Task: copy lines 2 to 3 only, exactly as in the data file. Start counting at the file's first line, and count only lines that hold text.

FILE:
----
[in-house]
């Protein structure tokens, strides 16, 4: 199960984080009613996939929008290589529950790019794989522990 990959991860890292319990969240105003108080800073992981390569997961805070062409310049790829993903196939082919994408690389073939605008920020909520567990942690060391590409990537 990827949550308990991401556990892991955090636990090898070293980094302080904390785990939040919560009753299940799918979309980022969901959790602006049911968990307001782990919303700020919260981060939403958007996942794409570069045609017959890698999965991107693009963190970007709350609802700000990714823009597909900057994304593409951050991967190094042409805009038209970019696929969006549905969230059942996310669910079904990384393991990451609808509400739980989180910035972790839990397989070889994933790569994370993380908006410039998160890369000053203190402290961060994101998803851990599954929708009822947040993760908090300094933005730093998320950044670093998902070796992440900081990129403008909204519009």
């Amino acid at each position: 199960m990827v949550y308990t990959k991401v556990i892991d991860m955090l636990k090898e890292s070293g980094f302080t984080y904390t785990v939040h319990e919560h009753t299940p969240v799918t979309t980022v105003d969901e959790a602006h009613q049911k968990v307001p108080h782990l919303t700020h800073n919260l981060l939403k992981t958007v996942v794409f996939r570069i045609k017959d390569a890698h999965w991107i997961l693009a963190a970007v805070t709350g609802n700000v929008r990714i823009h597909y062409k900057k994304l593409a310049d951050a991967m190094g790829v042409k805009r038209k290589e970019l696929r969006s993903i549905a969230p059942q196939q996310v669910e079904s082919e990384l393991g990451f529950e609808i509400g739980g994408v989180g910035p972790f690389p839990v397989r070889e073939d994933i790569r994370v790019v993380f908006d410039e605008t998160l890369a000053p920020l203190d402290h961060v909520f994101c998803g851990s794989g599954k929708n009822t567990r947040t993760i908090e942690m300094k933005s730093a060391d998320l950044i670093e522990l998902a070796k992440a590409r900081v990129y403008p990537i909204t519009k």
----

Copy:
């Protein structure tokens, strides 16, 4: 199960984080009613996939929008290589529950790019794989522990 990959991860890292319990969240105003108080800073992981390569997961805070062409310049790829993903196939082919994408690389073939605008920020909520567990942690060391590409990537 990827949550308990991401556990892991955090636990090898070293980094302080904390785990939040919560009753299940799918979309980022969901959790602006049911968990307001782990919303700020919260981060939403958007996942794409570069045609017959890698999965991107693009963190970007709350609802700000990714823009597909900057994304593409951050991967190094042409805009038209970019696929969006549905969230059942996310669910079904990384393991990451609808509400739980989180910035972790839990397989070889994933790569994370993380908006410039998160890369000053203190402290961060994101998803851990599954929708009822947040993760908090300094933005730093998320950044670093998902070796992440900081990129403008909204519009």
């Amino acid at each position: 199960m990827v949550y308990t990959k991401v556990i892991d991860m955090l636990k090898e890292s070293g980094f302080t984080y904390t785990v939040h319990e919560h009753t299940p969240v799918t979309t980022v105003d969901e959790a602006h009613q049911k968990v307001p108080h782990l919303t700020h800073n919260l981060l939403k992981t958007v996942v794409f996939r570069i045609k017959d390569a890698h999965w991107i997961l693009a963190a970007v805070t709350g609802n700000v929008r990714i823009h597909y062409k900057k994304l593409a310049d951050a991967m190094g790829v042409k805009r038209k290589e970019l696929r969006s993903i549905a969230p059942q196939q996310v669910e079904s082919e990384l393991g990451f529950e609808i509400g739980g994408v989180g910035p972790f690389p839990v397989r070889e073939d994933i790569r994370v790019v993380f908006d410039e605008t998160l890369a000053p920020l203190d402290h961060v909520f994101c998803g851990s794989g599954k929708n009822t567990r947040t993760i908090e942690m300094k933005s730093a060391d998320l950044i670093e522990l998902a070796k992440a590409r900081v990129y403008p990537i909204t519009k």